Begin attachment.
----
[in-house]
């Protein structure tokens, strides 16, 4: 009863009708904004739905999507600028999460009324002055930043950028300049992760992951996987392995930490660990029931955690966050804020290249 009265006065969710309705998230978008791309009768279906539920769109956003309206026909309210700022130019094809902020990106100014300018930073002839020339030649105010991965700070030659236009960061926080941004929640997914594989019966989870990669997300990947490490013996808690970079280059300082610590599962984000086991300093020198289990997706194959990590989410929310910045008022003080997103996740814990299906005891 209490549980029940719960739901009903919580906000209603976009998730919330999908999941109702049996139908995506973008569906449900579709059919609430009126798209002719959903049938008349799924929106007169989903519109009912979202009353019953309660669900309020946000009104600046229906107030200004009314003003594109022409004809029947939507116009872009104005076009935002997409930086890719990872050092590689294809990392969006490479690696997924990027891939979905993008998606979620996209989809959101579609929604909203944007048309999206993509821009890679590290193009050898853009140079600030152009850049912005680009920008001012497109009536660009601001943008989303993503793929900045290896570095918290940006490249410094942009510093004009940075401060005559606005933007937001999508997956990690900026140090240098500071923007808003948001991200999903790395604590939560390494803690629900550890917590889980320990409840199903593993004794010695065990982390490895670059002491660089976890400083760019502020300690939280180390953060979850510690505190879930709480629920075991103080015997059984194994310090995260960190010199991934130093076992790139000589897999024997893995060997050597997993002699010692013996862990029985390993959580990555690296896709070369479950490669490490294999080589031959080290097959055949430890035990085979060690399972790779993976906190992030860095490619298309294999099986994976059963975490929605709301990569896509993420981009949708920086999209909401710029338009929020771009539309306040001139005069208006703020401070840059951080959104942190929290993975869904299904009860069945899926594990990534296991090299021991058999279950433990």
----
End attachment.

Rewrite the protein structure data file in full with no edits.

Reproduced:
[in-house]
């Protein structure tokens, strides 16, 4: 009863009708904004739905999507600028999460009324002055930043950028300049992760992951996987392995930490660990029931955690966050804020290249 009265006065969710309705998230978008791309009768279906539920769109956003309206026909309210700022130019094809902020990106100014300018930073002839020339030649105010991965700070030659236009960061926080941004929640997914594989019966989870990669997300990947490490013996808690970079280059300082610590599962984000086991300093020198289990997706194959990590989410929310910045008022003080997103996740814990299906005891 209490549980029940719960739901009903919580906000209603976009998730919330999908999941109702049996139908995506973008569906449900579709059919609430009126798209002719959903049938008349799924929106007169989903519109009912979202009353019953309660669900309020946000009104600046229906107030200004009314003003594109022409004809029947939507116009872009104005076009935002997409930086890719990872050092590689294809990392969006490479690696997924990027891939979905993008998606979620996209989809959101579609929604909203944007048309999206993509821009890679590290193009050898853009140079600030152009850049912005680009920008001012497109009536660009601001943008989303993503793929900045290896570095918290940006490249410094942009510093004009940075401060005559606005933007937001999508997956990690900026140090240098500071923007808003948001991200999903790395604590939560390494803690629900550890917590889980320990409840199903593993004794010695065990982390490895670059002491660089976890400083760019502020300690939280180390953060979850510690505190879930709480629920075991103080015997059984194994310090995260960190010199991934130093076992790139000589897999024997893995060997050597997993002699010692013996862990029985390993959580990555690296896709070369479950490669490490294999080589031959080290097959055949430890035990085979060690399972790779993976906190992030860095490619298309294999099986994976059963975490929605709301990569896509993420981009949708920086999209909401710029338009929020771009539309306040001139005069208006703020401070840059951080959104942190929290993975869904299904009860069945899926594990990534296991090299021991058999279950433990």